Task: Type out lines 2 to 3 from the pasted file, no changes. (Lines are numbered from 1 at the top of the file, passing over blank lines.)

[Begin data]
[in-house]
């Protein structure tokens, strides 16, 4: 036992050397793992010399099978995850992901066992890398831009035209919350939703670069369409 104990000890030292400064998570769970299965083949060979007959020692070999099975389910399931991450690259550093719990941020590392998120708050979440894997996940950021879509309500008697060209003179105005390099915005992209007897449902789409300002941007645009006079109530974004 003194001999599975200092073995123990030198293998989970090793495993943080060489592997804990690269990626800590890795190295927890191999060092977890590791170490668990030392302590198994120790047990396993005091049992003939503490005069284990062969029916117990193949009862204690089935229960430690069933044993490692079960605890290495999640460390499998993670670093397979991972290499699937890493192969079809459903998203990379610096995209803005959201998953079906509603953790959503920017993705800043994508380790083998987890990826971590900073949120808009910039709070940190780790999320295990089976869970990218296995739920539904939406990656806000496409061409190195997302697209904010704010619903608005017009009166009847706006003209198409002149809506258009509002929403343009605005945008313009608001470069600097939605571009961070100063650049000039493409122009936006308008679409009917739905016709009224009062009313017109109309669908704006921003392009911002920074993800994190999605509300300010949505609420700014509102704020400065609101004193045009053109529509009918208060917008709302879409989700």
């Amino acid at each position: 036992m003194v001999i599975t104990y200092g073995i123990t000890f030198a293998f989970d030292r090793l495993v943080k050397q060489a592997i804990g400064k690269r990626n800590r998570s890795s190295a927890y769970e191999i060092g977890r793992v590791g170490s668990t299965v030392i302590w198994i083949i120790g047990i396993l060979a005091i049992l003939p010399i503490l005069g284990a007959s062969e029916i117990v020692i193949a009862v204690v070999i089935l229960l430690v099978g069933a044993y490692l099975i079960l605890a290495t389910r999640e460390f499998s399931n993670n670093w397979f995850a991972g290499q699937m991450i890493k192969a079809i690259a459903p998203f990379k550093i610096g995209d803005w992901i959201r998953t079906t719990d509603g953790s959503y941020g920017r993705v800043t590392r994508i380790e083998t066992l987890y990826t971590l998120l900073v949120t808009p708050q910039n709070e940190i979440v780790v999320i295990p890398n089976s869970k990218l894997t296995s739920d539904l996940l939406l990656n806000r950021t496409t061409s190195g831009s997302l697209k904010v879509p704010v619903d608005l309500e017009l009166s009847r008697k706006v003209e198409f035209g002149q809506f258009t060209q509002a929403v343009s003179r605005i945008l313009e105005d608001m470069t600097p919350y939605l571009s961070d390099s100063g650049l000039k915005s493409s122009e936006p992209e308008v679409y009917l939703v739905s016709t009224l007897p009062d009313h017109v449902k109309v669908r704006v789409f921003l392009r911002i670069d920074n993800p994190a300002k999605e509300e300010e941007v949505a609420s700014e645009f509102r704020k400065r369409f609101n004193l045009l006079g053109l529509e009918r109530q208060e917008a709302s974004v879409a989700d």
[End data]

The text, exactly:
């Protein structure tokens, strides 16, 4: 036992050397793992010399099978995850992901066992890398831009035209919350939703670069369409 104990000890030292400064998570769970299965083949060979007959020692070999099975389910399931991450690259550093719990941020590392998120708050979440894997996940950021879509309500008697060209003179105005390099915005992209007897449902789409300002941007645009006079109530974004 003194001999599975200092073995123990030198293998989970090793495993943080060489592997804990690269990626800590890795190295927890191999060092977890590791170490668990030392302590198994120790047990396993005091049992003939503490005069284990062969029916117990193949009862204690089935229960430690069933044993490692079960605890290495999640460390499998993670670093397979991972290499699937890493192969079809459903998203990379610096995209803005959201998953079906509603953790959503920017993705800043994508380790083998987890990826971590900073949120808009910039709070940190780790999320295990089976869970990218296995739920539904939406990656806000496409061409190195997302697209904010704010619903608005017009009166009847706006003209198409002149809506258009509002929403343009605005945008313009608001470069600097939605571009961070100063650049000039493409122009936006308008679409009917739905016709009224009062009313017109109309669908704006921003392009911002920074993800994190999605509300300010949505609420700014509102704020400065609101004193045009053109529509009918208060917008709302879409989700």
């Amino acid at each position: 036992m003194v001999i599975t104990y200092g073995i123990t000890f030198a293998f989970d030292r090793l495993v943080k050397q060489a592997i804990g400064k690269r990626n800590r998570s890795s190295a927890y769970e191999i060092g977890r793992v590791g170490s668990t299965v030392i302590w198994i083949i120790g047990i396993l060979a005091i049992l003939p010399i503490l005069g284990a007959s062969e029916i117990v020692i193949a009862v204690v070999i089935l229960l430690v099978g069933a044993y490692l099975i079960l605890a290495t389910r999640e460390f499998s399931n993670n670093w397979f995850a991972g290499q699937m991450i890493k192969a079809i690259a459903p998203f990379k550093i610096g995209d803005w992901i959201r998953t079906t719990d509603g953790s959503y941020g920017r993705v800043t590392r994508i380790e083998t066992l987890y990826t971590l998120l900073v949120t808009p708050q910039n709070e940190i979440v780790v999320i295990p890398n089976s869970k990218l894997t296995s739920d539904l996940l939406l990656n806000r950021t496409t061409s190195g831009s997302l697209k904010v879509p704010v619903d608005l309500e017009l009166s009847r008697k706006v003209e198409f035209g002149q809506f258009t060209q509002a929403v343009s003179r605005i945008l313009e105005d608001m470069t600097p919350y939605l571009s961070d390099s100063g650049l000039k915005s493409s122009e936006p992209e308008v679409y009917l939703v739905s016709t009224l007897p009062d009313h017109v449902k109309v669908r704006v789409f921003l392009r911002i670069d920074n993800p994190a300002k999605e509300e300010e941007v949505a609420s700014e645009f509102r704020k400065r369409f609101n004193l045009l006079g053109l529509e009918r109530q208060e917008a709302s974004v879409a989700d």